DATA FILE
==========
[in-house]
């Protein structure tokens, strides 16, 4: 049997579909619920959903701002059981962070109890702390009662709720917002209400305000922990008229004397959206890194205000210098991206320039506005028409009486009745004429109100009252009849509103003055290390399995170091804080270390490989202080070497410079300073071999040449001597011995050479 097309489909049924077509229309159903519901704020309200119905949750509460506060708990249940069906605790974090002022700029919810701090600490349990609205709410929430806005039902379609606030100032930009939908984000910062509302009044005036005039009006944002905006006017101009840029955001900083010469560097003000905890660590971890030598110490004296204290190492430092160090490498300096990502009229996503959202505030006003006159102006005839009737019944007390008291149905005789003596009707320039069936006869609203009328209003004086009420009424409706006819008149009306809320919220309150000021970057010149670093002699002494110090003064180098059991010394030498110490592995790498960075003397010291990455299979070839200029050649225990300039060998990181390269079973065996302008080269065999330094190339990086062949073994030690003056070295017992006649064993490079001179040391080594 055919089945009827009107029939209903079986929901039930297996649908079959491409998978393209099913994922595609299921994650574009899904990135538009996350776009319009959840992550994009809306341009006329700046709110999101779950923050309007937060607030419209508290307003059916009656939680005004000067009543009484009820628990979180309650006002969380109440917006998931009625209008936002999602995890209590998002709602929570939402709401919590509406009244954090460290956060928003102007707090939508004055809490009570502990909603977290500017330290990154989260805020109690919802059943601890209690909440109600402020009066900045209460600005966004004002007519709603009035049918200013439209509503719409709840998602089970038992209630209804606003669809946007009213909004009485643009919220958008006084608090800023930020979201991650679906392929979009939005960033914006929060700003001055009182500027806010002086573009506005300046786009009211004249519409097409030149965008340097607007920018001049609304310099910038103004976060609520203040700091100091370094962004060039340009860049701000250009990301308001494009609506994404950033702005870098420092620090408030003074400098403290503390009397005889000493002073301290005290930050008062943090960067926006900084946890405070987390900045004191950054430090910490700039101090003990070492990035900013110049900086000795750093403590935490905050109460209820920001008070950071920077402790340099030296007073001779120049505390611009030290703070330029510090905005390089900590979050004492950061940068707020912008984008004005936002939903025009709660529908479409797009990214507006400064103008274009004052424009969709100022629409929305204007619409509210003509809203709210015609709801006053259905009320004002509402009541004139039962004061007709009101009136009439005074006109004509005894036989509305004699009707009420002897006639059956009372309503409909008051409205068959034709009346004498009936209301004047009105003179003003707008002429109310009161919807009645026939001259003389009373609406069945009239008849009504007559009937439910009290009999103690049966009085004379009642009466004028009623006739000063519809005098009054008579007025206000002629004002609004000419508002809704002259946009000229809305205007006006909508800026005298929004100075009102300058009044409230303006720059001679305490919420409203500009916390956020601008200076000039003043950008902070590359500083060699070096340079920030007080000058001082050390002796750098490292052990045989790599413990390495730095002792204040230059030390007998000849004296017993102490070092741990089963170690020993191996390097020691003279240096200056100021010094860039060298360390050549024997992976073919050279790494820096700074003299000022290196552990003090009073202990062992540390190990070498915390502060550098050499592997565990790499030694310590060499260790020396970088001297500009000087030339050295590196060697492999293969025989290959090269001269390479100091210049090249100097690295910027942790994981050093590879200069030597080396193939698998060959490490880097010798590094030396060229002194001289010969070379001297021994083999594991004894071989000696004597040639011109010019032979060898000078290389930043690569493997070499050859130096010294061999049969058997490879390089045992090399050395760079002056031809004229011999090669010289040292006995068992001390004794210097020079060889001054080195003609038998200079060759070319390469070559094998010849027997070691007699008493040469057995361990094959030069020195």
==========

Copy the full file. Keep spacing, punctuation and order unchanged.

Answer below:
[in-house]
């Protein structure tokens, strides 16, 4: 049997579909619920959903701002059981962070109890702390009662709720917002209400305000922990008229004397959206890194205000210098991206320039506005028409009486009745004429109100009252009849509103003055290390399995170091804080270390490989202080070497410079300073071999040449001597011995050479 097309489909049924077509229309159903519901704020309200119905949750509460506060708990249940069906605790974090002022700029919810701090600490349990609205709410929430806005039902379609606030100032930009939908984000910062509302009044005036005039009006944002905006006017101009840029955001900083010469560097003000905890660590971890030598110490004296204290190492430092160090490498300096990502009229996503959202505030006003006159102006005839009737019944007390008291149905005789003596009707320039069936006869609203009328209003004086009420009424409706006819008149009306809320919220309150000021970057010149670093002699002494110090003064180098059991010394030498110490592995790498960075003397010291990455299979070839200029050649225990300039060998990181390269079973065996302008080269065999330094190339990086062949073994030690003056070295017992006649064993490079001179040391080594 055919089945009827009107029939209903079986929901039930297996649908079959491409998978393209099913994922595609299921994650574009899904990135538009996350776009319009959840992550994009809306341009006329700046709110999101779950923050309007937060607030419209508290307003059916009656939680005004000067009543009484009820628990979180309650006002969380109440917006998931009625209008936002999602995890209590998002709602929570939402709401919590509406009244954090460290956060928003102007707090939508004055809490009570502990909603977290500017330290990154989260805020109690919802059943601890209690909440109600402020009066900045209460600005966004004002007519709603009035049918200013439209509503719409709840998602089970038992209630209804606003669809946007009213909004009485643009919220958008006084608090800023930020979201991650679906392929979009939005960033914006929060700003001055009182500027806010002086573009506005300046786009009211004249519409097409030149965008340097607007920018001049609304310099910038103004976060609520203040700091100091370094962004060039340009860049701000250009990301308001494009609506994404950033702005870098420092620090408030003074400098403290503390009397005889000493002073301290005290930050008062943090960067926006900084946890405070987390900045004191950054430090910490700039101090003990070492990035900013110049900086000795750093403590935490905050109460209820920001008070950071920077402790340099030296007073001779120049505390611009030290703070330029510090905005390089900590979050004492950061940068707020912008984008004005936002939903025009709660529908479409797009990214507006400064103008274009004052424009969709100022629409929305204007619409509210003509809203709210015609709801006053259905009320004002509402009541004139039962004061007709009101009136009439005074006109004509005894036989509305004699009707009420002897006639059956009372309503409909008051409205068959034709009346004498009936209301004047009105003179003003707008002429109310009161919807009645026939001259003389009373609406069945009239008849009504007559009937439910009290009999103690049966009085004379009642009466004028009623006739000063519809005098009054008579007025206000002629004002609004000419508002809704002259946009000229809305205007006006909508800026005298929004100075009102300058009044409230303006720059001679305490919420409203500009916390956020601008200076000039003043950008902070590359500083060699070096340079920030007080000058001082050390002796750098490292052990045989790599413990390495730095002792204040230059030390007998000849004296017993102490070092741990089963170690020993191996390097020691003279240096200056100021010094860039060298360390050549024997992976073919050279790494820096700074003299000022290196552990003090009073202990062992540390190990070498915390502060550098050499592997565990790499030694310590060499260790020396970088001297500009000087030339050295590196060697492999293969025989290959090269001269390479100091210049090249100097690295910027942790994981050093590879200069030597080396193939698998060959490490880097010798590094030396060229002194001289010969070379001297021994083999594991004894071989000696004597040639011109010019032979060898000078290389930043690569493997070499050859130096010294061999049969058997490879390089045992090399050395760079002056031809004229011999090669010289040292006995068992001390004794210097020079060889001054080195003609038998200079060759070319390469070559094998010849027997070691007699008493040469057995361990094959030069020195």